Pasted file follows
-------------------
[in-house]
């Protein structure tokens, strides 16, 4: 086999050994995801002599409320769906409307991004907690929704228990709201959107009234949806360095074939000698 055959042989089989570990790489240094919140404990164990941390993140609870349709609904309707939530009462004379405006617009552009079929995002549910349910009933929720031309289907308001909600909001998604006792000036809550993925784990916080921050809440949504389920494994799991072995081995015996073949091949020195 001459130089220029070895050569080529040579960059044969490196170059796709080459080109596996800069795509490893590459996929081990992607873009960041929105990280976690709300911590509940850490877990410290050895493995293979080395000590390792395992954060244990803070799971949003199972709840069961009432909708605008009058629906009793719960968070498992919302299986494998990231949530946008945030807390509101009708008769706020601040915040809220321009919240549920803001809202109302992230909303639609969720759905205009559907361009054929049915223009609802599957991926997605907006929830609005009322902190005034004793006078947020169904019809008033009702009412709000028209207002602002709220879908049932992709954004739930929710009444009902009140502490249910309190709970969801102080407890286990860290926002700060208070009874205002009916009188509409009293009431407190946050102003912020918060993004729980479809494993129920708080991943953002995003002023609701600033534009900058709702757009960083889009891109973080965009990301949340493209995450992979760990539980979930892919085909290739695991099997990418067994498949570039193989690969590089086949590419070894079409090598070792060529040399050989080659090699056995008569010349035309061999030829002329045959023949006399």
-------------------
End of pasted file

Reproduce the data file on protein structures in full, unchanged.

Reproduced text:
[in-house]
């Protein structure tokens, strides 16, 4: 086999050994995801002599409320769906409307991004907690929704228990709201959107009234949806360095074939000698 055959042989089989570990790489240094919140404990164990941390993140609870349709609904309707939530009462004379405006617009552009079929995002549910349910009933929720031309289907308001909600909001998604006792000036809550993925784990916080921050809440949504389920494994799991072995081995015996073949091949020195 001459130089220029070895050569080529040579960059044969490196170059796709080459080109596996800069795509490893590459996929081990992607873009960041929105990280976690709300911590509940850490877990410290050895493995293979080395000590390792395992954060244990803070799971949003199972709840069961009432909708605008009058629906009793719960968070498992919302299986494998990231949530946008945030807390509101009708008769706020601040915040809220321009919240549920803001809202109302992230909303639609969720759905205009559907361009054929049915223009609802599957991926997605907006929830609005009322902190005034004793006078947020169904019809008033009702009412709000028209207002602002709220879908049932992709954004739930929710009444009902009140502490249910309190709970969801102080407890286990860290926002700060208070009874205002009916009188509409009293009431407190946050102003912020918060993004729980479809494993129920708080991943953002995003002023609701600033534009900058709702757009960083889009891109973080965009990301949340493209995450992979760990539980979930892919085909290739695991099997990418067994498949570039193989690969590089086949590419070894079409090598070792060529040399050989080659090699056995008569010349035309061999030829002329045959023949006399």